Seth’s Excellent Adventure, Day 1 Thoughts

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Prequel: had dinner with the kids and Erin at Chester’s last night. One more green chili cheeseburger. Cried like the Cowardly Lion if he
got hit with pepper spray after saying goodbye (for 2 weeks) to the kids. And Erin.

6:04 AM: Rolled out of the driveway of the house that had finally helped make Texas feel like home. May or may not have spent 10 minutes before I left just listening to the echoes.

6:35 AM (or so): Foot rest of brand new left highway peg fell off my bike. Shit. Mounting hardware gets progressively looser.

7:58 AM: Stop at 100 miles or so, broke out the tools, tightened up what’s left of my brand-fucking-new highway pegs. Wish I wasn’t such a noob when I put them on in the first place. Note to self: tighten the damn highway pegs. Regularly. Also, made the mistake of not drinking enough coffee and eating Burger King for breakfast. You are getting sleepy. Very, very sleepy. Your eyelids are getting heavy…

9:16 AM: Falling asleep while driving a car is one thing. Falling asleep while riding a motorcycle? OK. They’re both pretty bad. Anyway. Coffee + 5 Hour Energy. Good to go. Texas sure is pretty.

11:15 AM (??): realized I’m almost outta gas. Stop in Dallas, right across the street from the Cotton Bowl. It’s… um… pretty ghetto. I didn’t even get off the bike. Just filled up and took off. (That part of) Dallas is not pretty.

11:45 AM: Texas sure is hot. Maybe wearing all black leather, plus a black full-face helmet wasn’t the best choice for heat management. Keeps me safe, though. Worth it. Power Bar, beef jerky, and 64 ounces of Gatorade (Fierce Melon, and Fierce Strawberry, in case you wondered. Also, how the fuck can melon or strawberry be fierce?). Also, also… Dear Greenville, TX: you suck at civil engineering. Did you just randomly decide how long the traffic lights should stay green? I know! Let’s do that, AND let’s reduce the only N/S interstate highway down to one lane, k? I hate you, Greenville.

1:10 PM: Maybe 64 ounces of Gatorade at once was a bad idea. (That means I had to pee. Just incase you had trouble reading the subtext)

2:53 PM: Texadelphia, TX. It’s a city that stradles the Texas, Arkansas border. Now, the best I can figure, some moron (probably from Arkansas) had heard of this place called Philadelphia. He’d also heard it was the “City of Brotherly Love” or something. So, being from Arkansas and probably hating it because of all the rice and Clintons, this bumpkin decided to name his town the “City of Texas-ly Love”. Except that he picked the wrong part of the damn word. So, Texadelphia actually means “City of Texas Brothers”. Don’t even get me started on Arkadelphia. Oh. And I ate lunch at Subway.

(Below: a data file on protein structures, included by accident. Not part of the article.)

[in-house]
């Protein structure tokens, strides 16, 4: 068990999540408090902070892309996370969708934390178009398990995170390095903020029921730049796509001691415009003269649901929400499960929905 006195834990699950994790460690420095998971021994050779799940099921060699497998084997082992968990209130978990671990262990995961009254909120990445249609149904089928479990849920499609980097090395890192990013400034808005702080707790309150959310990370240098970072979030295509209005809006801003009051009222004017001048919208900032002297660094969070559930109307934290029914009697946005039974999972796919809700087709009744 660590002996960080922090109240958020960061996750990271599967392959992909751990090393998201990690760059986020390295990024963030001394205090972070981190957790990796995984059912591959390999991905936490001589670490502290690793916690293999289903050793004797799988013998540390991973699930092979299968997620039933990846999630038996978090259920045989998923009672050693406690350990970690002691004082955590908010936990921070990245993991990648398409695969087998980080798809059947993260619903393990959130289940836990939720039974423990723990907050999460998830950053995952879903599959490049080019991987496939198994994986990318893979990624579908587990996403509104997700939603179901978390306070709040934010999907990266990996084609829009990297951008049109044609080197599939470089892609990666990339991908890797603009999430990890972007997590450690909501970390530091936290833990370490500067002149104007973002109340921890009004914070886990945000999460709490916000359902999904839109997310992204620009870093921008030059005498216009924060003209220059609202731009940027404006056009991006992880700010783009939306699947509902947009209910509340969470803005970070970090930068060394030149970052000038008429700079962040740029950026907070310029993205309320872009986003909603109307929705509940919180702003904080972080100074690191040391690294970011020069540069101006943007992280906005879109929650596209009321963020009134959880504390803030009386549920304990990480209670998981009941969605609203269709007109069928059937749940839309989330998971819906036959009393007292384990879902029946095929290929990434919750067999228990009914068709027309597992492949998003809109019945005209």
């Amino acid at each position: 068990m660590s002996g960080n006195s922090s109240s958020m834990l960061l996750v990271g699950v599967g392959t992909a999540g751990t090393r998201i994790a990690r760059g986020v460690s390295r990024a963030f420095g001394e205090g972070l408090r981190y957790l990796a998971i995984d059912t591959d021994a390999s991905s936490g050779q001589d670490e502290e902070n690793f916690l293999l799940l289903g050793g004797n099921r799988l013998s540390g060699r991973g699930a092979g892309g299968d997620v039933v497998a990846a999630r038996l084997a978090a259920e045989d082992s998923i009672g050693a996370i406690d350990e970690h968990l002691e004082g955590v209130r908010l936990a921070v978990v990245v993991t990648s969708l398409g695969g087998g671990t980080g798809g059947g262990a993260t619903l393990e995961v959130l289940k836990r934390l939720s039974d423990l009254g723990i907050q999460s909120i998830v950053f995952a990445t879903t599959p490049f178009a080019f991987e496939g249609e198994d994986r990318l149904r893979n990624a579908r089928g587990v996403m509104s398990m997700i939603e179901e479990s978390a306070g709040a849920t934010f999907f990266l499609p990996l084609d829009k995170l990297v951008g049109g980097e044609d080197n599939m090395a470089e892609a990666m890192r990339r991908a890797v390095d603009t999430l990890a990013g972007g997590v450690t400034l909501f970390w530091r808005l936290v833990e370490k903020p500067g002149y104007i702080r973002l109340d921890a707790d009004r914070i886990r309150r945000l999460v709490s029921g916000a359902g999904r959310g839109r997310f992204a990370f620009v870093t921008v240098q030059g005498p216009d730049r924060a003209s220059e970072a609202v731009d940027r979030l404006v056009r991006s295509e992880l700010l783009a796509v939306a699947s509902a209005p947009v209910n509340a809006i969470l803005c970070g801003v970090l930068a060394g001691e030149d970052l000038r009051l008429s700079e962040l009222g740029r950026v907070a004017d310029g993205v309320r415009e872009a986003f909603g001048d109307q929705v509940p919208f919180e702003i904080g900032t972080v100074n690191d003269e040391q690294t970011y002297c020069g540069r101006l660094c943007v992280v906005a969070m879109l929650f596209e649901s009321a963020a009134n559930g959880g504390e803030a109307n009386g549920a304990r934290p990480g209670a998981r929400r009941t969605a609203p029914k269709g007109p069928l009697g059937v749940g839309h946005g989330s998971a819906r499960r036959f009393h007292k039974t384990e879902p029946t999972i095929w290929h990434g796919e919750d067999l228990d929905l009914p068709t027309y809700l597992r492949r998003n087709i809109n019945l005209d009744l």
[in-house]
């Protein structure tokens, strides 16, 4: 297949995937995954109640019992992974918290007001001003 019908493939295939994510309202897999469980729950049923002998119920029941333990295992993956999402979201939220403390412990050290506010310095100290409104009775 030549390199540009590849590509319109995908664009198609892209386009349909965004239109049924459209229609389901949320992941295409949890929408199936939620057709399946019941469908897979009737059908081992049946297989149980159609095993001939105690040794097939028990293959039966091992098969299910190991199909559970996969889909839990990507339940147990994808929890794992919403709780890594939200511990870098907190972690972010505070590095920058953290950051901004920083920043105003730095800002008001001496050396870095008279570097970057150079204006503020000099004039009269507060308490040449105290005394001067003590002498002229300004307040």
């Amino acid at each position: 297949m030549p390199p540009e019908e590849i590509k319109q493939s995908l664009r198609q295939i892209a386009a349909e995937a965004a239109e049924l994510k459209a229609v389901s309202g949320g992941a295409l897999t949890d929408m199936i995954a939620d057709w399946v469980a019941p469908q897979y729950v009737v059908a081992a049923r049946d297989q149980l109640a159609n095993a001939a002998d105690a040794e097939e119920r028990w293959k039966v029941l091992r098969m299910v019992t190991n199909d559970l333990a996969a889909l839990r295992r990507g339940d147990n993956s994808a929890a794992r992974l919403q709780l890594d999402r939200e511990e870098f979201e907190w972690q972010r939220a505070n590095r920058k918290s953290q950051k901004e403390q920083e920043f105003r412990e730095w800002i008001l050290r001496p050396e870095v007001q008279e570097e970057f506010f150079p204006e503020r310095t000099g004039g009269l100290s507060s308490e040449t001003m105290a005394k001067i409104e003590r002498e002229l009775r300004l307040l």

5:10 PM: North East of Little Rock, Arkansas. Gas. Gatorade. Talked to a fellow biker. He was on a white Suzuki Boulevard M109 with a tan ostrich-leather saddle. We talked shop. Which means we tell each other all the things we’re gonna do to customize our bikes. But we’ll never actually do them. On to Memphis?

6:00 PM: OMFG. I just rode into a sauna. It’s about 9 million degrees, and like infinity percent humidity. Stop at a rest stop (too many “stops”?) and hang out in the air-conditioned bathroom. Realize that’s probably a good way to unintentionally get in trouble. Take off my leather overpants (jeans underneath. Relax, ladies) and strap them to the back of the bike. Spend the next 20 minutes puring water over my head, drinking Gatorade/water, and eating melted trail mix. Ok. I’m sorry, but what buffoon of a product manager at Planters decided it’d be a swell idea to put pieces of chocolate (sans candy-coating) in the fucking trail mix? When I opened it, it looked like a package full of baby shit. If the baby had eaten rasins and cashews. Fortunately, it tasted lovely. At this rest stop, there was another long-haul biker taking a nap in a hammock he’d strung between two trees. I was jealous.

8:10 PM: Sweaty. Tired. Sweaty. Hungry. Sweaty. Checked in to the hotel. Grabbed my bags, helmet, leather pants (still wearing the jacket). Ding! Elevator to the third floor. Why is this hallway so damn long? Oh. I see. I’m in room 3-infinty. Hey-presto, thanks to graphing calculators & calculus, here I am. Gonna shower then get some food. Why doesn’t my key work? AHHHH!! Walk back down the god-fucking-damn long hallway to the elevator. Ding! Ground floor. Then some nice people let me cut in front of them. Maybe it was cuz I still had my 80 pounds of gear. Maybe it was cuz I was sweaty. And stinky. Whatever. Back to the elevators. Ding! Third floor. This time it take about 5 years to walk down the hallway. And my mother fucking key doesn’t fucking work agai…. oh. It was upside down. There we go.